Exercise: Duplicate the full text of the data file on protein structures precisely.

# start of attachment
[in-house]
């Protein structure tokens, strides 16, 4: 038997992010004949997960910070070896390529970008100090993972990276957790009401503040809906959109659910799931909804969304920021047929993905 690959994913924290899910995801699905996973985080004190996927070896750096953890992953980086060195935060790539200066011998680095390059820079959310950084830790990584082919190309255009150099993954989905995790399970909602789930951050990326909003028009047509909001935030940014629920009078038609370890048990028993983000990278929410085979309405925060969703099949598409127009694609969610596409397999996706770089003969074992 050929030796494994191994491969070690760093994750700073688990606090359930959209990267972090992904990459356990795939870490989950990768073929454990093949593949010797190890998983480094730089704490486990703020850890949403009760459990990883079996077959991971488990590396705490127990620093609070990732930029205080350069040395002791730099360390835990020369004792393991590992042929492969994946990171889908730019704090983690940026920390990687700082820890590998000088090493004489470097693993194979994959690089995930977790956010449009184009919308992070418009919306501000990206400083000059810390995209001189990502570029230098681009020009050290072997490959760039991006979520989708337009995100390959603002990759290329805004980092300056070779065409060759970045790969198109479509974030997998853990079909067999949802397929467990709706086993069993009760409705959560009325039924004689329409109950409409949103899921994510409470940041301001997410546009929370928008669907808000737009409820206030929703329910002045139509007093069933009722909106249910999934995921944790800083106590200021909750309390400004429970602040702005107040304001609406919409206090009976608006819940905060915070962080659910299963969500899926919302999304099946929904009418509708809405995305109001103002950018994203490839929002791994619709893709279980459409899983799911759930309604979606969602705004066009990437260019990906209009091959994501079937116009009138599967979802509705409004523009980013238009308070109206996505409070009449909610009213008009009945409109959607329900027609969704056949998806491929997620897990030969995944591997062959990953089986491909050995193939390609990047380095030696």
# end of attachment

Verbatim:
[in-house]
């Protein structure tokens, strides 16, 4: 038997992010004949997960910070070896390529970008100090993972990276957790009401503040809906959109659910799931909804969304920021047929993905 690959994913924290899910995801699905996973985080004190996927070896750096953890992953980086060195935060790539200066011998680095390059820079959310950084830790990584082919190309255009150099993954989905995790399970909602789930951050990326909003028009047509909001935030940014629920009078038609370890048990028993983000990278929410085979309405925060969703099949598409127009694609969610596409397999996706770089003969074992 050929030796494994191994491969070690760093994750700073688990606090359930959209990267972090992904990459356990795939870490989950990768073929454990093949593949010797190890998983480094730089704490486990703020850890949403009760459990990883079996077959991971488990590396705490127990620093609070990732930029205080350069040395002791730099360390835990020369004792393991590992042929492969994946990171889908730019704090983690940026920390990687700082820890590998000088090493004489470097693993194979994959690089995930977790956010449009184009919308992070418009919306501000990206400083000059810390995209001189990502570029230098681009020009050290072997490959760039991006979520989708337009995100390959603002990759290329805004980092300056070779065409060759970045790969198109479509974030997998853990079909067999949802397929467990709706086993069993009760409705959560009325039924004689329409109950409409949103899921994510409470940041301001997410546009929370928008669907808000737009409820206030929703329910002045139509007093069933009722909106249910999934995921944790800083106590200021909750309390400004429970602040702005107040304001609406919409206090009976608006819940905060915070962080659910299963969500899926919302999304099946929904009418509708809405995305109001103002950018994203490839929002791994619709893709279980459409899983799911759930309604979606969602705004066009990437260019990906209009091959994501079937116009009138599967979802509705409004523009980013238009308070109206996505409070009449909610009213008009009945409109959607329900027609969704056949998806491929997620897990030969995944591997062959990953089986491909050995193939390609990047380095030696």